Nurse duties in a facility may include the following: Resident Assessments upon move in, oversees medication and ordering, if you pay for it; therapy ordering and consults, LPN management and Hospice set up and communication.

They also must ensure DNR (do not resuscitate) orders are available if needed, keep track of the resident's personal medical history including medications. In some capacity, this information about each individual resident if kept in their office.

8. How many clients have decubs?

Decubitus is a skin breakdown. If you have ever been sick with the flu for more than 4 days, you may notice a rash or pimple somewhere on your body. Seniors who lose their ability to ambulate (walk), or move while sitting, will begin to irritate their skin.

Areas that receive the greatest and most pressure, such as backside, or backside of legs, knees and arms. F.Y.I, if your loved one loses the ability in the short-term, to ambulate or move, do it for them. Literally lift their arms and exercise them and move their legs if possible. This helps get blood to the extremities of the arms and legs.

Residents with Decubes are documented- or should be according to law. Staff, who may assist your mother with morning dressing or bathing a father at night, will notice any new skin lesions. This is reported to a care manager or coordinator, who tells the nurse and/or documents the problem area.

A nurse administers some type of wound care or even hires out a wound care company whose job is only to get a stage 2 or 3 wound to heal. This may involve the use of physical therapy if necessary.

One time I had a senior resident and I was the coordinator for Assisted Living and she developed Type2 Diabetes, which led to symptoms that effected blood flow to her leg. 2-3 times a week, wound care people would come and try to help her with getting blood to flow through her veins.

They would come and get on their knees and did their best to physically help her. She lost her leg. But she came back months later and adjusted.

And once again, people from wound care came back took care of her stub and taught her how to protect her stub. They also ordered physical therapy for her so she could learn to ambulate in a wheelchair.

9.How many are on wound care now?

Generally speaking, a facility that cares for many residents who are on wound care at one time either….

1. take in the residents that are most difficult to physically move and do their best to pay attention to residents with wounds so they may heal and get of wound care because it is not free.

2. or staff is not doing all they can or not being provided with the resources they need to physically move residents or assist in physical therapy instructions to do more on their own.

3. sometimes residents may be dying or on hospice care. These residents still require and deserve wound care everyday if needed.

Make sure facilities are documenting wound care incidents when they occur, it's the healing process and length of time to heal that is an important determining factor.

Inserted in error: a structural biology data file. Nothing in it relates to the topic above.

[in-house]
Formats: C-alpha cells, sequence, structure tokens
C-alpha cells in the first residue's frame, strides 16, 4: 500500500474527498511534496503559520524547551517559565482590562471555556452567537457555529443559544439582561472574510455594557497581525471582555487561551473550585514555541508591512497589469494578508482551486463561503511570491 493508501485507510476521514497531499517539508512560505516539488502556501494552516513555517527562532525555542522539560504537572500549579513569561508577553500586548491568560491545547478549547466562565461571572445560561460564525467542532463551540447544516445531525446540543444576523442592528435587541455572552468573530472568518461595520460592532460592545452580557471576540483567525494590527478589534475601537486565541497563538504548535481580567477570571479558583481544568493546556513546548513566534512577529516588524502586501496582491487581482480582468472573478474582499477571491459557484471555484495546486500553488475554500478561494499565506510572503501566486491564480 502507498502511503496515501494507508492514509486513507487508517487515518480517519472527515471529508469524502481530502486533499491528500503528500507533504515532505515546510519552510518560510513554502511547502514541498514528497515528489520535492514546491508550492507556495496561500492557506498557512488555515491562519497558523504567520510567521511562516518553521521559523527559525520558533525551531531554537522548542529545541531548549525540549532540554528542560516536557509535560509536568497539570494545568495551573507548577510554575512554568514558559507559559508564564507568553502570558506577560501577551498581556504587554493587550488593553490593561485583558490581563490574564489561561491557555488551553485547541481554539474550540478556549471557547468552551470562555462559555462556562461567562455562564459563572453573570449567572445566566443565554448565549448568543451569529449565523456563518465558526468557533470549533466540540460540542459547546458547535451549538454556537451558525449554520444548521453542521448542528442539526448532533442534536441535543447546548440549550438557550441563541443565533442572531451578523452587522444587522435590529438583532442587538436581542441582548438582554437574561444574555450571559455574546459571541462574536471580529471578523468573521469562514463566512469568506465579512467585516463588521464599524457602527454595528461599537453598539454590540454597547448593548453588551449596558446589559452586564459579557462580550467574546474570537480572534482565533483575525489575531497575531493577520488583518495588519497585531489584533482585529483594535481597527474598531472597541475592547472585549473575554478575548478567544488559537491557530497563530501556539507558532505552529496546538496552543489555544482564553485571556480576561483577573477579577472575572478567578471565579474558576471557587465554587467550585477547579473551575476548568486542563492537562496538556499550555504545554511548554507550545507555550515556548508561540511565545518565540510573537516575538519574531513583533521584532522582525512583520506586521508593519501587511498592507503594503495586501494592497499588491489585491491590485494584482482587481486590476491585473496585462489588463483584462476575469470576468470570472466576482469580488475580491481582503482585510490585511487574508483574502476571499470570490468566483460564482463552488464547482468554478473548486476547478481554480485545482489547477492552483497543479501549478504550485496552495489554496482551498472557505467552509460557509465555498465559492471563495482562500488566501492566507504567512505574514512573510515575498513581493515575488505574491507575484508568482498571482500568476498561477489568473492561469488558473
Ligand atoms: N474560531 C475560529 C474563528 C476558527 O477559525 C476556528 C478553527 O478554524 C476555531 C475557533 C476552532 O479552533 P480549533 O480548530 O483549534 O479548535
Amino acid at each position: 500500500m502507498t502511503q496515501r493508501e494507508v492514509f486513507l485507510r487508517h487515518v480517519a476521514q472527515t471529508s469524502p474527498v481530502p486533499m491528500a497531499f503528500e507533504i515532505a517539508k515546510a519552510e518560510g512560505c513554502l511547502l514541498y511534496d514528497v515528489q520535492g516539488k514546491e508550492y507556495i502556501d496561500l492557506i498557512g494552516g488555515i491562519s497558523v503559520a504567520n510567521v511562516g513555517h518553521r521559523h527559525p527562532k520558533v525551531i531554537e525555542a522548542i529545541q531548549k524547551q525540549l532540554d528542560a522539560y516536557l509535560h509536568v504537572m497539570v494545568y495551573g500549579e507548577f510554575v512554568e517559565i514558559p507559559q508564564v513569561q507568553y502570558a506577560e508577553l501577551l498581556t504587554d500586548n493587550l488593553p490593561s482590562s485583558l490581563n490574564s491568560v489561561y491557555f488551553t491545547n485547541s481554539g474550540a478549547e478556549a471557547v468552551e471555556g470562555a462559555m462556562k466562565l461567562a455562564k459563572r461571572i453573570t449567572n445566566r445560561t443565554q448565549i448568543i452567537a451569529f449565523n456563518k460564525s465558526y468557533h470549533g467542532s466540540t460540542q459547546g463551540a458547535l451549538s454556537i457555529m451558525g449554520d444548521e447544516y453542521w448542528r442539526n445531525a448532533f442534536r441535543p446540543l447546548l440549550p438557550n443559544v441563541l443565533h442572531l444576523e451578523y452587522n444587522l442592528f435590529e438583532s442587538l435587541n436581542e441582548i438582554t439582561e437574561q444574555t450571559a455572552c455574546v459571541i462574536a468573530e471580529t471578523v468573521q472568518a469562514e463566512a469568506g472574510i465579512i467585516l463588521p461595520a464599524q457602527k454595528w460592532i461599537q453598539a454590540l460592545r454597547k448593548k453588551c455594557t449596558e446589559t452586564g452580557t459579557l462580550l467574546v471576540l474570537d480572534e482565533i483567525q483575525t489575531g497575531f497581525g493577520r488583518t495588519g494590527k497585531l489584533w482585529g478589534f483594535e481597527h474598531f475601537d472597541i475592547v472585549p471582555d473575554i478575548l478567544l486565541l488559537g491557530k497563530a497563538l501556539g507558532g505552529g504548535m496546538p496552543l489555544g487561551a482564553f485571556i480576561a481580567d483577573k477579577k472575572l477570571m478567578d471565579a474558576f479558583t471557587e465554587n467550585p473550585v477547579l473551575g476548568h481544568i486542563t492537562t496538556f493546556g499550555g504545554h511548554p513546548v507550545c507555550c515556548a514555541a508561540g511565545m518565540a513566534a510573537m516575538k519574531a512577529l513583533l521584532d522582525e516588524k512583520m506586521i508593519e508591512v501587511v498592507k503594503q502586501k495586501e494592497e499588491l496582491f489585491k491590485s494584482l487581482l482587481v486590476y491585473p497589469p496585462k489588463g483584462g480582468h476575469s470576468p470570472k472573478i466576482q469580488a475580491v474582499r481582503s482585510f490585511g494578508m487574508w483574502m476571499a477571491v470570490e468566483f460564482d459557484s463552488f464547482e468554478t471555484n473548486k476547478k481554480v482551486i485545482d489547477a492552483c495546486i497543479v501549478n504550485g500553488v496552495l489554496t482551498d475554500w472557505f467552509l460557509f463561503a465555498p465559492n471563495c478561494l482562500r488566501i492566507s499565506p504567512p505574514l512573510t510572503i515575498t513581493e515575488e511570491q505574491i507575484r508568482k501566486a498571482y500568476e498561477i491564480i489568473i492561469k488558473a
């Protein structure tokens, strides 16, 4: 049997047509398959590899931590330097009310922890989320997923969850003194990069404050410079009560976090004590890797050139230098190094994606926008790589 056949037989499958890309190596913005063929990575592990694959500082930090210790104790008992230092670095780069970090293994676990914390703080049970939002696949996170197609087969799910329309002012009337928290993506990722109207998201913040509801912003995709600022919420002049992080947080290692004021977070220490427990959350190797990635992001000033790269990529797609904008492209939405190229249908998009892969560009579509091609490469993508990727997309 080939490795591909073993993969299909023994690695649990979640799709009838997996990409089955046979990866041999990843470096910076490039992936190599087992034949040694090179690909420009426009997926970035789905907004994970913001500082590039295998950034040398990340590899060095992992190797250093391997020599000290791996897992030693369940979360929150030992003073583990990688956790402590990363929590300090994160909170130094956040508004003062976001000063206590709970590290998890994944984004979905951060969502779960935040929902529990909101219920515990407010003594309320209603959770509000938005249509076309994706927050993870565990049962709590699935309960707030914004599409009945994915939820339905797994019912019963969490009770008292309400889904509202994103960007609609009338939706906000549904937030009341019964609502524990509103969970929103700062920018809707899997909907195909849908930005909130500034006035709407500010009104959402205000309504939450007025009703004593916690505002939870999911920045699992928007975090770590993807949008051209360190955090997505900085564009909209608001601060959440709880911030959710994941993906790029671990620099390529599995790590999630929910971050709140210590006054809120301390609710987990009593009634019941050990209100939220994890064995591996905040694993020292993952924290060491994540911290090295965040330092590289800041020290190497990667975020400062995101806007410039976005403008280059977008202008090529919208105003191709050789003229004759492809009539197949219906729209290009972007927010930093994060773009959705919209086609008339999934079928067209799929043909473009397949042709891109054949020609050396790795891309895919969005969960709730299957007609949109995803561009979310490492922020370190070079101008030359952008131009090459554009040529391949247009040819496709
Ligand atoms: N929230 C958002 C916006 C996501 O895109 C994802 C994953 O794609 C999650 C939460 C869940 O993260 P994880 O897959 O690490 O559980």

I worked in a facility and I was in charge of a team of caregivers and every morning we would serve in the beautifully pink and rose dining room already set from the night staff. Bacon was cooking in the kitchen and I would pour cereals as the other caregivers assisted other residents with their A.M morning routine described in the resident's care plan.

Each staff member brought their perspective residents and had the same hall every time they worked, unless we were short on staff, which was not often.

Our kitchen dishwashers were not finding a reason to stay there so the turnover rate was high and still-the caregivers pulled in and washed the dishes because it had to be done.

10. What is your turnover rate for caregivers?

In any business it takes thousands of dollars to train a new employee and takes many months for the employee to adjust to a new position. The employee should be given time to train and make mistakes in their first year. The importance of maintaining a stable environment is very important when it comes to strangers going into a resident's room.

Providing a safe environment cannot be bought. It comes with training and time. Constant training and or learning should be done with any staff to make sure they grow in their positions and are given opportunities to prove themselves as management.

If a facility does have a high turnover rate and you move into the facility anyway, you will know if the turnover rate is high because you will see new different faces very often.

This can be damaging for many residents. They need stability.

A caregiver is responsible for documenting incidents in a facility. Do they know how to read and write in English?

Caregivers physically and mentally provide constant care. Stability is greatly needed in the care of seniors. Facilities with high turnover rates will no be able to provide this stability to your loved ones, for the most part.

11. How many decubes last year?